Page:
Briefcase-Sized Device Turns Seawater Into Drinking Water

The device could be used in rural communities and those hit by natural disasters. Image Credit: Wirestock Creators/Shutterstock.com

Converting salt water into drinkable water would solve a lot of problems. Many poorer communities have fine access to the ocean, but almost no access to freshwater, and building infrastructure to provide that access is no easy feat. 

As a result, research into desalination devices is at an all-time high, with the knowledge that a portable, cheap device could change the world – except, doing so is extremely difficult. Desalination requires energy, often large surface areas, and the waste product (brine) is a salty slurry that can cause damage to ocean ecosystems. 

Now, researchers from the Department of Electrical Engineering and Computer Science, Massachusetts, have created a desalination device the size of a briefcase capable of creating clean drinking water from salty or brackish water, breaking through one of the largest barriers preventing desalination from reaching those that need it most. 

The device is outlined in a paper published in Sustainable Systems

Portable desalination devices would be the ideal solution to provide access to fresh water in extremely rural areas or those that are hit by natural disasters. However, current solutions rely on high-pressure pumps that are not suited to such scenarios.  

To create a deployable and portable solution, the researchers looked to electrodialysis, a process where charged membranes separate ions from water, that has shown promise in desalination. Alongside the proven results, electrodialysis has seen energy efficiency improvements over the past years, making it a more viable option for a portable desalination device.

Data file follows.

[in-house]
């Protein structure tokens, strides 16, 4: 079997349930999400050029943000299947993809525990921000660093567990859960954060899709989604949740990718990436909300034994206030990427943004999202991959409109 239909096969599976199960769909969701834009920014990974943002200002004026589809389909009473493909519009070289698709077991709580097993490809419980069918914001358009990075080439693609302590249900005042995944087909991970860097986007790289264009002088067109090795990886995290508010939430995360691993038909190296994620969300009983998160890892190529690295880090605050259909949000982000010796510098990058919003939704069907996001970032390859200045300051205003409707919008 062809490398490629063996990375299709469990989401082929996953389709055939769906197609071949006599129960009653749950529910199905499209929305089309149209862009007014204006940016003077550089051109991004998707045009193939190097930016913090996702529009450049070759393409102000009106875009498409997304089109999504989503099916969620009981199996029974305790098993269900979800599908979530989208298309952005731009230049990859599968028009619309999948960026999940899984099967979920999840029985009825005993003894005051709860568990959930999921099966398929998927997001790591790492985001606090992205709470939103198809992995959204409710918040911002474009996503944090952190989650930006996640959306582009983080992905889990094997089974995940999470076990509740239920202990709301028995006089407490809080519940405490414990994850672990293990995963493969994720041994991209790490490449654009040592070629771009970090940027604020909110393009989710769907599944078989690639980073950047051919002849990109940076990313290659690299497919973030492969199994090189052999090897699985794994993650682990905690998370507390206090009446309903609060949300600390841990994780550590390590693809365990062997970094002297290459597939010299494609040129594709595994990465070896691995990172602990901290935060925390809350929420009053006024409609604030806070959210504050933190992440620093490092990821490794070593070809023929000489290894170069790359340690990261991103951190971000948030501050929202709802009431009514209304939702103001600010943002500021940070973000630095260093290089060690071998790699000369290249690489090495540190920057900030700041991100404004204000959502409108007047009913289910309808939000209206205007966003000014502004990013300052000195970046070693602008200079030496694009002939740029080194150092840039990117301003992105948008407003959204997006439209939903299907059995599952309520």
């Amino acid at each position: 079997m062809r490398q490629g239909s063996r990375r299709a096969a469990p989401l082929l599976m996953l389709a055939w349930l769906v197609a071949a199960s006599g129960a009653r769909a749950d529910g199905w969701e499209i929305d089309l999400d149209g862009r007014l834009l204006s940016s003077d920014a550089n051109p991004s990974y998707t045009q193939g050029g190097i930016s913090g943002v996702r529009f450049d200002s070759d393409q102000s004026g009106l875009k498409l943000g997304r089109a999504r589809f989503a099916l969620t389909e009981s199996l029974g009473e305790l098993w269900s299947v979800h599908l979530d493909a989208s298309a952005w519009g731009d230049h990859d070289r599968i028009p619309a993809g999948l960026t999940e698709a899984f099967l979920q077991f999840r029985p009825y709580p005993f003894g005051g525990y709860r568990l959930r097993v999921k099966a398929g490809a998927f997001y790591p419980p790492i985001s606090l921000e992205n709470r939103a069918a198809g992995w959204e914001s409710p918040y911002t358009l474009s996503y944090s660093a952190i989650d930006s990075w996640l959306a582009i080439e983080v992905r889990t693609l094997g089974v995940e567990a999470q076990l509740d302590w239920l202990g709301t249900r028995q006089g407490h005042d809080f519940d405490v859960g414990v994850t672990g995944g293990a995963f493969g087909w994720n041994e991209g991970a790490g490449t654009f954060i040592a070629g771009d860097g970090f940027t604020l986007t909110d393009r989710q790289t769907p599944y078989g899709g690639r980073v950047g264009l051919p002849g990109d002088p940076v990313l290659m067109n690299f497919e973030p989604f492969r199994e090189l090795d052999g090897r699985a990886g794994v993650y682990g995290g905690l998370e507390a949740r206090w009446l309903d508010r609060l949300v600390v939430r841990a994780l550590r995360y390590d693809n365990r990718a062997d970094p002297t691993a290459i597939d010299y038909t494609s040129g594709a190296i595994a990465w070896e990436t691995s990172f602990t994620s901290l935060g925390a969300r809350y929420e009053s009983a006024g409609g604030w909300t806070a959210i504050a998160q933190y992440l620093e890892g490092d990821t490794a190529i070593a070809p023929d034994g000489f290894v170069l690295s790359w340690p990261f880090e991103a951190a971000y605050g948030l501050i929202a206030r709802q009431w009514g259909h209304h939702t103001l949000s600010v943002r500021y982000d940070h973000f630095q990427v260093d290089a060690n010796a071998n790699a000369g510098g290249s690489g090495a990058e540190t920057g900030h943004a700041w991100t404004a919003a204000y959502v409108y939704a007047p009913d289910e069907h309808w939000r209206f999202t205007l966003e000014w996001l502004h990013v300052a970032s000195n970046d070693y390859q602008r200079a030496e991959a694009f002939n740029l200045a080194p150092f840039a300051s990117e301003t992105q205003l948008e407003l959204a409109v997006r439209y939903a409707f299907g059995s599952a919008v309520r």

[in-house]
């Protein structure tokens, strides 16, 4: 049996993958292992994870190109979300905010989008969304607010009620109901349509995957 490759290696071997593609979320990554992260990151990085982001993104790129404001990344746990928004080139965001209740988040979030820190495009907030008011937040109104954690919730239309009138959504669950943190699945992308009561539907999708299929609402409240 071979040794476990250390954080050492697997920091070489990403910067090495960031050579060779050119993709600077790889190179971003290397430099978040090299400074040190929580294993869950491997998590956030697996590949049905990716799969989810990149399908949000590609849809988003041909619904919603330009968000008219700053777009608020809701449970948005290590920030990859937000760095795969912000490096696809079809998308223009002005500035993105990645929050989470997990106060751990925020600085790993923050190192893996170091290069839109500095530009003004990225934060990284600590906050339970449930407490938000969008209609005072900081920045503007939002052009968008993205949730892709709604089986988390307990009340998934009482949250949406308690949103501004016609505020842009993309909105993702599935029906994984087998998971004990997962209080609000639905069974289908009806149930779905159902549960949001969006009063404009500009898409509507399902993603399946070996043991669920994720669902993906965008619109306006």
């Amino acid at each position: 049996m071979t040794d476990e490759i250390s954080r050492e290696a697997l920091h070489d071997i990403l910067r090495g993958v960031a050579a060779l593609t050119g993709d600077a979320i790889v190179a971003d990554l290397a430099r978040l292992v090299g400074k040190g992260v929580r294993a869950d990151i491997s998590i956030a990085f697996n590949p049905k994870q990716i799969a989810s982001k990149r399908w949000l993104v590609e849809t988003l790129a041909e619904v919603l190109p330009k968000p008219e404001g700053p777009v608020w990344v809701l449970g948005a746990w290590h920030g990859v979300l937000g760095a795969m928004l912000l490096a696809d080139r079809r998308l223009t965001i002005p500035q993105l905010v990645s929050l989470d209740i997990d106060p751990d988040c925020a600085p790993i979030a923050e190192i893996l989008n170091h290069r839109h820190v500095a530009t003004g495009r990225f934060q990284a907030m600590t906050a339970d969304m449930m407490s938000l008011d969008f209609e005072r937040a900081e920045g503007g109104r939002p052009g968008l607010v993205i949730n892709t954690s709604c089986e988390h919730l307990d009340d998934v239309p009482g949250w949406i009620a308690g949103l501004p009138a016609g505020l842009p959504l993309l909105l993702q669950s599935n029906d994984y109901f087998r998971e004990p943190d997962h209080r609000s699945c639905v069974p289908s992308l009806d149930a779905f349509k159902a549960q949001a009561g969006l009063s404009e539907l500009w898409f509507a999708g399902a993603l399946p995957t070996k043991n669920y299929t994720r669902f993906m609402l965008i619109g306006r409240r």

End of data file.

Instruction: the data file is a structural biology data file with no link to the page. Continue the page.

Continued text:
However, electrodialysis is not able to remove any solids in the liquid, which is rather important in creating drinking water. To circumvent this, the researchers also deployed an ion concentration polarization (ICP) system, allowing the device to remove solids and bacteria from the water too.

Through the use of both systems, seawater entered one side, and the product was crystal-clear, drinkable water which met the WHO guidelines for drinking water. 

“It was successful even in its first run, which was quite exciting and surprising. But I think the main reason we were successful is the accumulation of all these little advances that we made along the way,” senior author Jongyoon Han said in a statement.

When they packaged the entire system into a briefcase-sized box powered by batteries and controlled by a smartphone, the finished product was a desalination device of impressive size and efficiency.  

Furthermore, the device uses the brine by-product as a rinsing solution for the electrodes, and the waste product produces is almost the same salinity as the input water, drastically reducing the ecological impact of the device.  

Work still needs to be done as the overall cost of producing drinking water is higher than larger desalination plants, but the device is an impressive option for use in areas where these plants are not an option. 

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